“It frustrated me that the narrative was why did you stay? Rather than why did someone do this to you?” she explains.

“I wondered why there was no space for a mature, open conversation around interpersonal violence and why overcomers felt such shame – it just shouldn’t be the case.”

In the aftermath of her own trauma, Lahti quit her job and embarked on a PhD in applied psychology at the Aalto University in Helsinki, centering on the concept of ‘Sisu’. Sisu is an ancient Finish construct denoting courage and determination in the face of adversity.

It was then that she founded the global project and not-for-profit Sisu Not Silence which aims to generate a global-scale cultural shift that removes the stigma and shame imposed on individuals who have experienced interpersonal violence and hurt.

“Much like running a thousand miles, healing from past trauma and impacting social change are also trials of endurance that begin by taking one step at a time,” says Lahti.

“Choosing sisu over silence is about creating a world where communities hold compassion and justice in high value and take collective responsibility to build futures that allow people everywhere live free from fear – including the place that should be the heart of all safety: our homes. The issue of violence is global, but when we join our hands and hearts, we can make a change,” says Lahti.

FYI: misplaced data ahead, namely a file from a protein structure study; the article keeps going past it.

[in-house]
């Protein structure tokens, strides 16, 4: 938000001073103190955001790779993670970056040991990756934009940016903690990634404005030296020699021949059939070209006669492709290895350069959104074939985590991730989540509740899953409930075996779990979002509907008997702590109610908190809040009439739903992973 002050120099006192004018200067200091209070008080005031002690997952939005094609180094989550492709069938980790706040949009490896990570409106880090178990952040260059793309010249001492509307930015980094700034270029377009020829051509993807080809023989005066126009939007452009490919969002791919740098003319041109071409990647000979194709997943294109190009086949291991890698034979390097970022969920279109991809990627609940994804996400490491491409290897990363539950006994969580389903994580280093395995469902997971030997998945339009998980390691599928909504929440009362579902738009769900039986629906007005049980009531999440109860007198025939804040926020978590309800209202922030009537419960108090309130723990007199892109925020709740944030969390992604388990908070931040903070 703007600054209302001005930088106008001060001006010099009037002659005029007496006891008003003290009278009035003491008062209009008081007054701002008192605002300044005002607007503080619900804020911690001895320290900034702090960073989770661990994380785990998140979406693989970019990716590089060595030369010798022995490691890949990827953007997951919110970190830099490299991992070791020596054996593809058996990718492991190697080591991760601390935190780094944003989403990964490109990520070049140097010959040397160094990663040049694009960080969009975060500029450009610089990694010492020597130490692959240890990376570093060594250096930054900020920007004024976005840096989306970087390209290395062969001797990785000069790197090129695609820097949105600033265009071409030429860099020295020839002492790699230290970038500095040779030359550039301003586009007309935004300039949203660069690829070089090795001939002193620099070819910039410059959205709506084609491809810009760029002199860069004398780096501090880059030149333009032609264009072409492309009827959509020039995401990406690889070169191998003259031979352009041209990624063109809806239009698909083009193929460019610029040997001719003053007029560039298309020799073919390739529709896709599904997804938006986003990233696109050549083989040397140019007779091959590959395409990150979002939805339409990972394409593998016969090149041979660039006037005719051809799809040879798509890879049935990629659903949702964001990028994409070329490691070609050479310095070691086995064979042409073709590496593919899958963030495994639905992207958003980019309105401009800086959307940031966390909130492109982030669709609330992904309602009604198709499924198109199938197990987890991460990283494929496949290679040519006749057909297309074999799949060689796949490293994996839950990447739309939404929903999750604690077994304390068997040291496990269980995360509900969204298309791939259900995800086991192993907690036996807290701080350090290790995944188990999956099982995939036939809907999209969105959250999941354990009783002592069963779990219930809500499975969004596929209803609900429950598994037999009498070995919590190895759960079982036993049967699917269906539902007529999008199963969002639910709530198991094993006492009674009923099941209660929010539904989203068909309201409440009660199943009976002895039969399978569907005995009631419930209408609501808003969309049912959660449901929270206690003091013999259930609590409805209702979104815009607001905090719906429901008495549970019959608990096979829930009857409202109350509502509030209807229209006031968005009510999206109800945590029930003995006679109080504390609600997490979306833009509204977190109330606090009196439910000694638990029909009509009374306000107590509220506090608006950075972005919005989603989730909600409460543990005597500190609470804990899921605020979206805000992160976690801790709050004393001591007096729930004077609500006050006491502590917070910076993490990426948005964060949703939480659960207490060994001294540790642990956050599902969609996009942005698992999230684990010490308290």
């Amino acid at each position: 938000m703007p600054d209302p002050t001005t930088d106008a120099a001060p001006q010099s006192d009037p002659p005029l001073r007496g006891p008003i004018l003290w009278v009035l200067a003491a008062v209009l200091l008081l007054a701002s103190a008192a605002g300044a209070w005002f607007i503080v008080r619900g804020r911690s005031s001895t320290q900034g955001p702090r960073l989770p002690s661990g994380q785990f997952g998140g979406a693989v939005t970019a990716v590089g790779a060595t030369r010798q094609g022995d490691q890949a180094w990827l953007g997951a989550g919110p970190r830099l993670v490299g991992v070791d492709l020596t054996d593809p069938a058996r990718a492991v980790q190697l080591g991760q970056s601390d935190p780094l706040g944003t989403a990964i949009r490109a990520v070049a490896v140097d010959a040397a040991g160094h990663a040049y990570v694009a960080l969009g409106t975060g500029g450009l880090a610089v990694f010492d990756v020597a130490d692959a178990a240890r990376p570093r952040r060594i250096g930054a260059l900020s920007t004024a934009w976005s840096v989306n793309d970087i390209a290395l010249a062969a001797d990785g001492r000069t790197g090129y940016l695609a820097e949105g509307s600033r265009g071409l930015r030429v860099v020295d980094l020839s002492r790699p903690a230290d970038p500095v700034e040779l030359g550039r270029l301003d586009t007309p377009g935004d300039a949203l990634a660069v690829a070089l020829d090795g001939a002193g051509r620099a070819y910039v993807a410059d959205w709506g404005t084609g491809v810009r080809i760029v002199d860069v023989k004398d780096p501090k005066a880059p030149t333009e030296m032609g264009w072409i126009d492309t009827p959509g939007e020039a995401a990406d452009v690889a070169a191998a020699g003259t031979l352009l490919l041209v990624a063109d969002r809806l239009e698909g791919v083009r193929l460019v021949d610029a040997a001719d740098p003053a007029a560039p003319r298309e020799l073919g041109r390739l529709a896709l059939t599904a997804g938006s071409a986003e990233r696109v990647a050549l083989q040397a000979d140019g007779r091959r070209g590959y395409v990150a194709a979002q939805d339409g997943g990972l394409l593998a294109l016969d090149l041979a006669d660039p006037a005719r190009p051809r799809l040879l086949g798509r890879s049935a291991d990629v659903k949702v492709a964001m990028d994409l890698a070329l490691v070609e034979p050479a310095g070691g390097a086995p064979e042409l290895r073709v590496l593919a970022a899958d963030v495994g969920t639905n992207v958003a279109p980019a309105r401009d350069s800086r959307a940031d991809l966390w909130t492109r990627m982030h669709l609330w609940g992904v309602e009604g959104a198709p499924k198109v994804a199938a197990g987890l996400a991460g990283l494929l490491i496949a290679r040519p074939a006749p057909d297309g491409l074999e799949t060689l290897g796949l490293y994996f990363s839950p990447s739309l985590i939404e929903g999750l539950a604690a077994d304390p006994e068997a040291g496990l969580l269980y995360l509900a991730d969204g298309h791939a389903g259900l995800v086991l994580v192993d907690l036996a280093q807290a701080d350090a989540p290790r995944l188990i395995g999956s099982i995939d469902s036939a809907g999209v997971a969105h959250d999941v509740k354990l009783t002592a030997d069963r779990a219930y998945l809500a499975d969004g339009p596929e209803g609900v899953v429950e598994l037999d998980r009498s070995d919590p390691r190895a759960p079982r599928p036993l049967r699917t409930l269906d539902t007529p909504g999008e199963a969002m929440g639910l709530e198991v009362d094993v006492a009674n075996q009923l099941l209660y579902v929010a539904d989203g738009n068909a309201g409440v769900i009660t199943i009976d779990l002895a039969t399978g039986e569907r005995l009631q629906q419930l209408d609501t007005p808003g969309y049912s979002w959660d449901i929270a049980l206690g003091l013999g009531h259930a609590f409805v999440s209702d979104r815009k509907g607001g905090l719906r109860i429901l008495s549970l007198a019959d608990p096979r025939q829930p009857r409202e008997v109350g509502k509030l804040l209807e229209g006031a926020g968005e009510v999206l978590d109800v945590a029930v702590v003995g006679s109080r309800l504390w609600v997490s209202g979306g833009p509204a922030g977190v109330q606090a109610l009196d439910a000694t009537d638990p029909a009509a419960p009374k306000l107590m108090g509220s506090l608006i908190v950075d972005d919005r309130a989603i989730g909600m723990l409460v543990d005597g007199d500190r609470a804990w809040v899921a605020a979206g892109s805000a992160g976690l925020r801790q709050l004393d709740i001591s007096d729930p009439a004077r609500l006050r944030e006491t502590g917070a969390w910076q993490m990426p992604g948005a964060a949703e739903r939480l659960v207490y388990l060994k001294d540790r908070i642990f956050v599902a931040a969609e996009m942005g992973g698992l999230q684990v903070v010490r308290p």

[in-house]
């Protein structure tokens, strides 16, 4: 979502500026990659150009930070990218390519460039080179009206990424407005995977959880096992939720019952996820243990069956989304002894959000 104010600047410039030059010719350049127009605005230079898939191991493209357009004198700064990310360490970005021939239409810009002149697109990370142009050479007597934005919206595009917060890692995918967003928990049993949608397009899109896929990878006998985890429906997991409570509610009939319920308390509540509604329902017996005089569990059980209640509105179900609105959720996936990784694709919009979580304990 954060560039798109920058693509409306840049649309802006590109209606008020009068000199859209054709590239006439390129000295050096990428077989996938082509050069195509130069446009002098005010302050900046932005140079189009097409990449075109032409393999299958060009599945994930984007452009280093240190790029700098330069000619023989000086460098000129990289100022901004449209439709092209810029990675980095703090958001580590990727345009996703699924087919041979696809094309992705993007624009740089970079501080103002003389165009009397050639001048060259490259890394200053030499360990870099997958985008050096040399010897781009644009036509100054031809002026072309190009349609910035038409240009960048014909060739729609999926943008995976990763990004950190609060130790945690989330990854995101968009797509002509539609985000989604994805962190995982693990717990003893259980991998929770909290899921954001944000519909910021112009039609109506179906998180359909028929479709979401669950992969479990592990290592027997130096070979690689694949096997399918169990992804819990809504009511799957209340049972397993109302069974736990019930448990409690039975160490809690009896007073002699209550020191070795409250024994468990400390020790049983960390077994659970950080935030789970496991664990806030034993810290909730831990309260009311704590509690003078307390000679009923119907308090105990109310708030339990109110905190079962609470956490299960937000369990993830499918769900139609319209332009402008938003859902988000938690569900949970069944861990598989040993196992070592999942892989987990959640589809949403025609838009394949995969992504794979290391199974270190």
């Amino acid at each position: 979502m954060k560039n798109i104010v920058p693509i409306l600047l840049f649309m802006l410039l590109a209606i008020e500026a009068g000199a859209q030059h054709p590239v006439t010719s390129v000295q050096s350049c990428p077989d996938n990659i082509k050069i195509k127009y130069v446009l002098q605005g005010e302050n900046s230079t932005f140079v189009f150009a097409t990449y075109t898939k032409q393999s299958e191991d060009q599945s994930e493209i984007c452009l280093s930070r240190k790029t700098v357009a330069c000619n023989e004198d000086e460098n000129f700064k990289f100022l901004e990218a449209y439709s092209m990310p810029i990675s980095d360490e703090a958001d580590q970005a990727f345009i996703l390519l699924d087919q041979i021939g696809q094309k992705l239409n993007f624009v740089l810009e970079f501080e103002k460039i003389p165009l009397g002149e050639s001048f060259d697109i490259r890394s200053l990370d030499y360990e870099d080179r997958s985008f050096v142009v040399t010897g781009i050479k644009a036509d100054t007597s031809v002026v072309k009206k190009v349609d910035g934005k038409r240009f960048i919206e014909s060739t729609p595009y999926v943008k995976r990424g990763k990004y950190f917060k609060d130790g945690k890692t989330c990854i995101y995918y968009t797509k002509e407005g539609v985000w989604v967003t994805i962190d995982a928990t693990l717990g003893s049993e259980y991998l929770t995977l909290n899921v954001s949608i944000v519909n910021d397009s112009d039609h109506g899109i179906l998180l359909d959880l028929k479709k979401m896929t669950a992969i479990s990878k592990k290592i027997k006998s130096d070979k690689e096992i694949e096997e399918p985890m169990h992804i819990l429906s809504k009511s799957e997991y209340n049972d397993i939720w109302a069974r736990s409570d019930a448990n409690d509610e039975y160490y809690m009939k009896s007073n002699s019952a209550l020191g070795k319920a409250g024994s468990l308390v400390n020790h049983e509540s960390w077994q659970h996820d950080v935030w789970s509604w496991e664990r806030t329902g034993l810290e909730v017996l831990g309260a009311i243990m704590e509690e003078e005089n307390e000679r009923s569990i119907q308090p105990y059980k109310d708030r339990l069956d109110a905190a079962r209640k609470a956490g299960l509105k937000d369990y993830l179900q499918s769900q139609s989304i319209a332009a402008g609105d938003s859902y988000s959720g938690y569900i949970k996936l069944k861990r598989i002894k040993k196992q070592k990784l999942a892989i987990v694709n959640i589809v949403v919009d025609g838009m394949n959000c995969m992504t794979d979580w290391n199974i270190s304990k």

Sisu Not Silence is looking to serve and work with communities. Nonprofits and organisations working in nonviolence and social impact are encouraged to connect with Lahti and her team to inquire about an event.

The schedule:
Queenstown – 21st Jan
Wanaka – 23rd Jan
Hokitika – 31st Jan
Westport – 3rd Feb
Nelson – 7th Feb
Palmerston North/Massey Uni – 11th Feb
Whanganui – 13th Feb
Taupo – 17th Feb
Hamilton – 21st Feb
Kaitaia – 26th Feb
Whangarei – 2nd March
Auckland – 10th March

For more information and media enquiries:
Amanda Vaisigano
027 375 5542
Social media hashtags: #sisunotsilence #overcomers
Website: sisunotsilence.com
Fundraiser: bit.ly/sisunotsilence
Instagram: instagram.com/sisu_lab
Facebook Global: facebook.com/sisunotsilence
Twitter: twitter.com/EmiliaLahti
Blogs: sisulab.com and medium.com/@EmiliaLahti

Video 1 – Sisu not Silence Ultra Run:
Video 2 – Upworthy:
Video 3Mini documentary: